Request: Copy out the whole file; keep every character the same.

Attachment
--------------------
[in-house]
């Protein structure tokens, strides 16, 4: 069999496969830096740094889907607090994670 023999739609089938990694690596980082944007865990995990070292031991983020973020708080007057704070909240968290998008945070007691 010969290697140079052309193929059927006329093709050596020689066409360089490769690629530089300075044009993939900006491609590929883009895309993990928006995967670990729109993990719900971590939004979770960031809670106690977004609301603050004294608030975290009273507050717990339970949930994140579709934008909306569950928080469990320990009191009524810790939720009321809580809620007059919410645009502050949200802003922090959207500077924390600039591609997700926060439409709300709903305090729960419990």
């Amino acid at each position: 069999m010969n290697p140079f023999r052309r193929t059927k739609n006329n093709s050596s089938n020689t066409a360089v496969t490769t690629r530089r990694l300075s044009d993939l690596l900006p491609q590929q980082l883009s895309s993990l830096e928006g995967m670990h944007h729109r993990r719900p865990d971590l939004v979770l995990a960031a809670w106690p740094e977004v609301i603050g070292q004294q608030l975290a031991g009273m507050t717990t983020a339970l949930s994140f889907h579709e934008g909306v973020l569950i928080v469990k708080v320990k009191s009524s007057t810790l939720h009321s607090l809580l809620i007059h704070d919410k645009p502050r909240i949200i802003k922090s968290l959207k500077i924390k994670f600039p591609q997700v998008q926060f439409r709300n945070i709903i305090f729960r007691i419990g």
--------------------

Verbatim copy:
[in-house]
């Protein structure tokens, strides 16, 4: 069999496969830096740094889907607090994670 023999739609089938990694690596980082944007865990995990070292031991983020973020708080007057704070909240968290998008945070007691 010969290697140079052309193929059927006329093709050596020689066409360089490769690629530089300075044009993939900006491609590929883009895309993990928006995967670990729109993990719900971590939004979770960031809670106690977004609301603050004294608030975290009273507050717990339970949930994140579709934008909306569950928080469990320990009191009524810790939720009321809580809620007059919410645009502050949200802003922090959207500077924390600039591609997700926060439409709300709903305090729960419990």
């Amino acid at each position: 069999m010969n290697p140079f023999r052309r193929t059927k739609n006329n093709s050596s089938n020689t066409a360089v496969t490769t690629r530089r990694l300075s044009d993939l690596l900006p491609q590929q980082l883009s895309s993990l830096e928006g995967m670990h944007h729109r993990r719900p865990d971590l939004v979770l995990a960031a809670w106690p740094e977004v609301i603050g070292q004294q608030l975290a031991g009273m507050t717990t983020a339970l949930s994140f889907h579709e934008g909306v973020l569950i928080v469990k708080v320990k009191s009524s007057t810790l939720h009321s607090l809580l809620i007059h704070d919410k645009p502050r909240i949200i802003k922090s968290l959207k500077i924390k994670f600039p591609q997700v998008q926060f439409r709300n945070i709903i305090f729960r007691i419990g």